Image Credit: Tesla Motors

Tesla Issues Voluntary Model X Recall Of About 2,700 Units For Third-Row Seats Issue

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Originally published on EV Obsession.

Tesla has issued a voluntary recall for around 2,700 early Model Xs following failed internal company strength testing of the third-row seats.

The issue in question pertains to Model X SUVs produced before March 26th — parts received by an outside supplier and installed before that date are possibly defective, resulting in possible forward movement of the seats during a crash.

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Here are exact words used by Tesla on the matter (from an email sent out to the Model X owners affected):

We are emailing to inform you of a proactive action Tesla is taking to ensure your safety as a Model X owner. Tesla’s internally conducted crash testing demonstrates that Model X will be the first SUV to receive the highest safety rating in every category, and we are committed to ensuring that it remains the safest SUV in the world.

Recently, during an internal seat strength test that was conducted prior to the start of Model X deliveries in Europe, the recliner in a third row Model X seat unexpectedly slipped. The recliner, which is provided to us by an outside supplier, is the locking hinge that allows the third row seat back to fold forward, and if a recliner were to slip during a crash, the seat back could move forward. Similar testing was conducted before the start of deliveries in North America, with 15 confirmation tests having been conducted without a single recliner failure. Despite these prior successful tests and no reports of a third row seat slipping in any customer vehicles, we have decided to conduct a voluntary recall as a precautionary measure and will be replacing all affected third row seat backs.

So, while some in the media will no doubt spin this as an example of how Tesla isn’t up to the tasks that it’s set for itself, the reality simply seems to be that the company is “perfectionistic” — for lack of a better word. I suppose that the company could always ignore the possible problem (thus forgoing the possibly negative PR) and wait until the bodies start piling up, as most auto manufacturers do, but why would that be a good thing?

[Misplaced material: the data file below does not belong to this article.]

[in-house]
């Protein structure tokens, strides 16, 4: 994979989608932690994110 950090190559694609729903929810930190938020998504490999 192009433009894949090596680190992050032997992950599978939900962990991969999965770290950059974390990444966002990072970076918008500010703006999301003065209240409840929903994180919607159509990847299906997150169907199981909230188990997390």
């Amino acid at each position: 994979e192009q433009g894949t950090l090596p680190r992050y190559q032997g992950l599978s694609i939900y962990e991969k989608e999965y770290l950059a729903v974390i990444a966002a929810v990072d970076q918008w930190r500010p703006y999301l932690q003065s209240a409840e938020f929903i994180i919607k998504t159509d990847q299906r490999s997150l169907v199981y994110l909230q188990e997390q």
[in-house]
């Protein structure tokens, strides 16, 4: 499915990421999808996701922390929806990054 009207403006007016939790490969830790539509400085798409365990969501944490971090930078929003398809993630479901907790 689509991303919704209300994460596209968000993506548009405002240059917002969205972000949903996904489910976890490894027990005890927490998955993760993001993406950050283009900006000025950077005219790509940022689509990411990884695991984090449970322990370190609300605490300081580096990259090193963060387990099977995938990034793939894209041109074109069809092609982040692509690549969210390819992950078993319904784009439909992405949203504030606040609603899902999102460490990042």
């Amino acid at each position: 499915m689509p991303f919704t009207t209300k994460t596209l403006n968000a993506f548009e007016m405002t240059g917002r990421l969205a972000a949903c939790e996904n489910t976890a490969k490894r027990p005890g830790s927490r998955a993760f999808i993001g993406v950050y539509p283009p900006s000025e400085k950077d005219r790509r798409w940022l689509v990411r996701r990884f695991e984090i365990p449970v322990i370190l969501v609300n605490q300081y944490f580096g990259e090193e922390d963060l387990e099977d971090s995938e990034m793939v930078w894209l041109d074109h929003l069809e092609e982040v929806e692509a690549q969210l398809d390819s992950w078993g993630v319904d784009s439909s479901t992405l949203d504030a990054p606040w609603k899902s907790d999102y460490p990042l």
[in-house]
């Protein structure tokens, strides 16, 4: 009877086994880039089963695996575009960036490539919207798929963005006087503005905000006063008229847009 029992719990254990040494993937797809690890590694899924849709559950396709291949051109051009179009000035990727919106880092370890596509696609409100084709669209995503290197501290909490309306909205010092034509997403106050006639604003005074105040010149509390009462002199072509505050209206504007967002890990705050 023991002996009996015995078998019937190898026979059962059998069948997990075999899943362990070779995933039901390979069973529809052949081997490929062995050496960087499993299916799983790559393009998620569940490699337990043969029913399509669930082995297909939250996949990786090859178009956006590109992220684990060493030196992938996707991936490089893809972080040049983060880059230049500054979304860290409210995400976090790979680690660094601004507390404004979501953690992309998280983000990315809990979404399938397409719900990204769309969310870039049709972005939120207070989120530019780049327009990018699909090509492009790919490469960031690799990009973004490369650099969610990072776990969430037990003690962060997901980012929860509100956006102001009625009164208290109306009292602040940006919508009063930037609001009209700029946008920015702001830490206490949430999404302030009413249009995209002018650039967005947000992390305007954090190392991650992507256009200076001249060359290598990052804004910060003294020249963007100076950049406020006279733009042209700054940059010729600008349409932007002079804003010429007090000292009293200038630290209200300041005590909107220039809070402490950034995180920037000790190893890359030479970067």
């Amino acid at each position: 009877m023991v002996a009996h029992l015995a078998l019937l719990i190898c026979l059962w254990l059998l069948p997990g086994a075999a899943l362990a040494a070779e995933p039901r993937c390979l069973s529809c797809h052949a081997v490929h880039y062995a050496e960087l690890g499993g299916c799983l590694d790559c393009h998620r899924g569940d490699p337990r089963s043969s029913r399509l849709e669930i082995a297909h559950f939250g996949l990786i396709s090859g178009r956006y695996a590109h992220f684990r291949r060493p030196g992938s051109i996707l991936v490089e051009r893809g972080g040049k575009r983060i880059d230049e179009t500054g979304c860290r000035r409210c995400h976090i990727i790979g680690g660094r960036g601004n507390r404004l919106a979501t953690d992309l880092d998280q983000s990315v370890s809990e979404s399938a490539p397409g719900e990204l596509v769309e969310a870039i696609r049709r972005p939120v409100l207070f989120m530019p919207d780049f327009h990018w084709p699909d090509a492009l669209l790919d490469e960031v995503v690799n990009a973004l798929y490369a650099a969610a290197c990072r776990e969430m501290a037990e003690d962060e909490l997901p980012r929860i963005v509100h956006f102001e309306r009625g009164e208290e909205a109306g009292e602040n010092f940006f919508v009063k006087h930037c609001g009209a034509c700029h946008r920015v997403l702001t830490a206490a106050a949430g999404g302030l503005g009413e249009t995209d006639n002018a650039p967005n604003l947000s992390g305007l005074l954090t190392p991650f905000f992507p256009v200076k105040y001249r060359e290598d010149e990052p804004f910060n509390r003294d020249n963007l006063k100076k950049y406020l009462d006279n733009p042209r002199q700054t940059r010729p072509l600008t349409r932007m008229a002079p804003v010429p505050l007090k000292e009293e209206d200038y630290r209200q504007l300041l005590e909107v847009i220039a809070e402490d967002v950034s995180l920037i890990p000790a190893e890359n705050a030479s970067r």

Out of all the things that Tesla seems to do differently than the other auto-manufacturers, I’d have to say the willingness to regularly admit when there are possible problems and issue voluntary recalls is probably the one that stands out the most to me. Most auto-manufacturers seem to take the exact opposite approach.

Here’s more from the recent email to expand on that:

A fix to this issue is already in place. We have worked with our supplier to develop a new recliner design with improved quality that resolved the issue. We are now constructing new third row seat backs to match all affected vehicles. Your service center will contact you to schedule the installation of your replacement seat backs as soon as they are available. Based on current production rates, we expect all replacements to be completed on a rolling basis over the next five weeks. We will accelerate this timing if possible.

Until the recall is performed, you may make full use of your Model X, although we ask that you temporarily not have anyone sit in the third row seats while the car is in use. We recognize that not having the use of your third row seats for the next few weeks will be an inconvenience, but your safety is our primary concern. We assure you that we are building your new seat backs as fast as we can.

Reprinted with permission.


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James Ayre

James Ayre's background is predominantly in geopolitics and history, but he has an obsessive interest in pretty much everything. After an early life spent in the Imperial Free City of Dortmund, James followed the river Ruhr to Cofbuokheim, where he attended the University of Astnide. And where he also briefly considered entering the coal mining business. He currently writes for a living, on a broad variety of subjects, ranging from science, to politics, to military history, to renewable energy.

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